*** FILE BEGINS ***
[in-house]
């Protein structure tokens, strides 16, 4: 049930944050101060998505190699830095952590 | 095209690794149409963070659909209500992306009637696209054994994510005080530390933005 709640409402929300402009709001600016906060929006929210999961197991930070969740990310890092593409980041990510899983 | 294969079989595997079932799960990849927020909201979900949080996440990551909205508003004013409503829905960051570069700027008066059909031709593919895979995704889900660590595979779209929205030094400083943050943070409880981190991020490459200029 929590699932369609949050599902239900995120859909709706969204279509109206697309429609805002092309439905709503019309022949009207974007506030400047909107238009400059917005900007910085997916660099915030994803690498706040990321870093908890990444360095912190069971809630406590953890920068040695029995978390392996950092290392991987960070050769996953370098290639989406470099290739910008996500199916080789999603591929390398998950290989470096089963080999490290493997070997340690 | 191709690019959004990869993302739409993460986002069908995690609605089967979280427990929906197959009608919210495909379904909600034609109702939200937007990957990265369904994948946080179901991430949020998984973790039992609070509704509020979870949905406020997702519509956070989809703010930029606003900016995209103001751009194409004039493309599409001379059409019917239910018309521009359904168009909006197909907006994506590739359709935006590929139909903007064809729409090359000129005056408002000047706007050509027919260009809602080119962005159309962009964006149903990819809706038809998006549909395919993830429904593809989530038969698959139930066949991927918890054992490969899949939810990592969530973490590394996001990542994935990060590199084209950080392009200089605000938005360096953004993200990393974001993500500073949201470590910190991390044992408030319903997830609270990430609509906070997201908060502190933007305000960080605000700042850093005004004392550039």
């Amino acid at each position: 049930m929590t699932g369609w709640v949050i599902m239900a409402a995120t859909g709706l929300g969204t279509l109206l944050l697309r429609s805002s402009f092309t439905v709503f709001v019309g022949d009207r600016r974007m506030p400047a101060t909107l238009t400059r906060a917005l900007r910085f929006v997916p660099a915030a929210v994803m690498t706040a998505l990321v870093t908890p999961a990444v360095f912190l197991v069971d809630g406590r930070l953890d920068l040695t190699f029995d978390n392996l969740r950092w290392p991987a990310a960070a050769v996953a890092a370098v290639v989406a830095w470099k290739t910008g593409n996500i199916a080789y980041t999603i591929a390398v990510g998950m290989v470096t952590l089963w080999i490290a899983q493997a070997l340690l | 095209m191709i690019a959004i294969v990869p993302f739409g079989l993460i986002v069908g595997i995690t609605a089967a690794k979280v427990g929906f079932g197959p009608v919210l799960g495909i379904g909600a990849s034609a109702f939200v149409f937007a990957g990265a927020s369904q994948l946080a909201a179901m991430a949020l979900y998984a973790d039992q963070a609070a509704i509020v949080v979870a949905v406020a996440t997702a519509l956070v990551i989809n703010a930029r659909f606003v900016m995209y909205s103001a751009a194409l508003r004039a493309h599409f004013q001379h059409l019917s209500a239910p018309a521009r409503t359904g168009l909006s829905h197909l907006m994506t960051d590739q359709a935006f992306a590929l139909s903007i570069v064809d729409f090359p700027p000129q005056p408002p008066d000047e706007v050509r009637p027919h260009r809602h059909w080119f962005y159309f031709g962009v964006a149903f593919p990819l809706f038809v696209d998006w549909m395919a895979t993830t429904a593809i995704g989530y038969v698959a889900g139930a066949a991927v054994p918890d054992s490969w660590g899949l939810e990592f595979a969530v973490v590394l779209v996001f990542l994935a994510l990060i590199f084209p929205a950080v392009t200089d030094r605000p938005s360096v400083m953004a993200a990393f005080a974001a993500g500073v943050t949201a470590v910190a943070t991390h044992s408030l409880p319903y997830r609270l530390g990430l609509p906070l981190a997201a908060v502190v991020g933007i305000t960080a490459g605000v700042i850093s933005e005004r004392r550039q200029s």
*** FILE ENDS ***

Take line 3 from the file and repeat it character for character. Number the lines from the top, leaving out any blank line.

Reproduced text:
């Amino acid at each position: 049930m929590t699932g369609w709640v949050i599902m239900a409402a995120t859909g709706l929300g969204t279509l109206l944050l697309r429609s805002s402009f092309t439905v709503f709001v019309g022949d009207r600016r974007m506030p400047a101060t909107l238009t400059r906060a917005l900007r910085f929006v997916p660099a915030a929210v994803m690498t706040a998505l990321v870093t908890p999961a990444v360095f912190l197991v069971d809630g406590r930070l953890d920068l040695t190699f029995d978390n392996l969740r950092w290392p991987a990310a960070a050769v996953a890092a370098v290639v989406a830095w470099k290739t910008g593409n996500i199916a080789y980041t999603i591929a390398v990510g998950m290989v470096t952590l089963w080999i490290a899983q493997a070997l340690l | 095209m191709i690019a959004i294969v990869p993302f739409g079989l993460i986002v069908g595997i995690t609605a089967a690794k979280v427990g929906f079932g197959p009608v919210l799960g495909i379904g909600a990849s034609a109702f939200v149409f937007a990957g990265a927020s369904q994948l946080a909201a179901m991430a949020l979900y998984a973790d039992q963070a609070a509704i509020v949080v979870a949905v406020a996440t997702a519509l956070v990551i989809n703010a930029r659909f606003v900016m995209y909205s103001a751009a194409l508003r004039a493309h599409f004013q001379h059409l019917s209500a239910p018309a521009r409503t359904g168009l909006s829905h197909l907006m994506t960051d590739q359709a935006f992306a590929l139909s903007i570069v064809d729409f090359p700027p000129q005056p408002p008066d000047e706007v050509r009637p027919h260009r809602h059909w080119f962005y159309f031709g962009v964006a149903f593919p990819l809706f038809v696209d998006w549909m395919a895979t993830t429904a593809i995704g989530y038969v698959a889900g139930a066949a991927v054994p918890d054992s490969w660590g899949l939810e990592f595979a969530v973490v590394l779209v996001f990542l994935a994510l990060i590199f084209p929205a950080v392009t200089d030094r605000p938005s360096v400083m953004a993200a990393f005080a974001a993500g500073v943050t949201a470590v910190a943070t991390h044992s408030l409880p319903y997830r609270l530390g990430l609509p906070l981190a997201a908060v502190v991020g933007i305000t960080a490459g605000v700042i850093s933005e005004r004392r550039q200029s």